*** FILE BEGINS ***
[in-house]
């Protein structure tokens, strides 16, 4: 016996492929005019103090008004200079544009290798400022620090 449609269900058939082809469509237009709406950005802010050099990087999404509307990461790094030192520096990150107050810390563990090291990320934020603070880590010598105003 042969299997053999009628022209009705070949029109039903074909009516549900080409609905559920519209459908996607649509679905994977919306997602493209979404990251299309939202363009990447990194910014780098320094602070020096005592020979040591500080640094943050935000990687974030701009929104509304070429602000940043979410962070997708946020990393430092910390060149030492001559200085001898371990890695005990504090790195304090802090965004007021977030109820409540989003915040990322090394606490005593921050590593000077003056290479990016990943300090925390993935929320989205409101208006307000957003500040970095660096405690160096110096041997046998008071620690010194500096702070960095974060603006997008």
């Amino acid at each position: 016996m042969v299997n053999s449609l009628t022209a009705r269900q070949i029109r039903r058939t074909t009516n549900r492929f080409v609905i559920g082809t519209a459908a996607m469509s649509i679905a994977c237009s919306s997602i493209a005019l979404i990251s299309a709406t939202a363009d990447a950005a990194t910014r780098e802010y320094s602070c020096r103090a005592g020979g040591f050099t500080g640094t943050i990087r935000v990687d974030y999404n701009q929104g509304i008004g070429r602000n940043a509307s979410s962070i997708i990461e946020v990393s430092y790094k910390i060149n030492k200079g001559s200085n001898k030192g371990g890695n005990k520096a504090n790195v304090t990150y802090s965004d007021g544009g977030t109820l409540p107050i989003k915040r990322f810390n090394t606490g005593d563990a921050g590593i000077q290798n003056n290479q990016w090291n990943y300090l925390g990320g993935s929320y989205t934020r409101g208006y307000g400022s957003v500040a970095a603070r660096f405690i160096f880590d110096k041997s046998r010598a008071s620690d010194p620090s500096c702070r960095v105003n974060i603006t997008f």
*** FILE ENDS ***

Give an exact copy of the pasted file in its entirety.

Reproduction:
[in-house]
């Protein structure tokens, strides 16, 4: 016996492929005019103090008004200079544009290798400022620090 449609269900058939082809469509237009709406950005802010050099990087999404509307990461790094030192520096990150107050810390563990090291990320934020603070880590010598105003 042969299997053999009628022209009705070949029109039903074909009516549900080409609905559920519209459908996607649509679905994977919306997602493209979404990251299309939202363009990447990194910014780098320094602070020096005592020979040591500080640094943050935000990687974030701009929104509304070429602000940043979410962070997708946020990393430092910390060149030492001559200085001898371990890695005990504090790195304090802090965004007021977030109820409540989003915040990322090394606490005593921050590593000077003056290479990016990943300090925390993935929320989205409101208006307000957003500040970095660096405690160096110096041997046998008071620690010194500096702070960095974060603006997008």
């Amino acid at each position: 016996m042969v299997n053999s449609l009628t022209a009705r269900q070949i029109r039903r058939t074909t009516n549900r492929f080409v609905i559920g082809t519209a459908a996607m469509s649509i679905a994977c237009s919306s997602i493209a005019l979404i990251s299309a709406t939202a363009d990447a950005a990194t910014r780098e802010y320094s602070c020096r103090a005592g020979g040591f050099t500080g640094t943050i990087r935000v990687d974030y999404n701009q929104g509304i008004g070429r602000n940043a509307s979410s962070i997708i990461e946020v990393s430092y790094k910390i060149n030492k200079g001559s200085n001898k030192g371990g890695n005990k520096a504090n790195v304090t990150y802090s965004d007021g544009g977030t109820l409540p107050i989003k915040r990322f810390n090394t606490g005593d563990a921050g590593i000077q290798n003056n290479q990016w090291n990943y300090l925390g990320g993935s929320y989205t934020r409101g208006y307000g400022s957003v500040a970095a603070r660096f405690i160096f880590d110096k041997s046998r010598a008071s620690d010194p620090s500096c702070r960095v105003n974060i603006t997008f």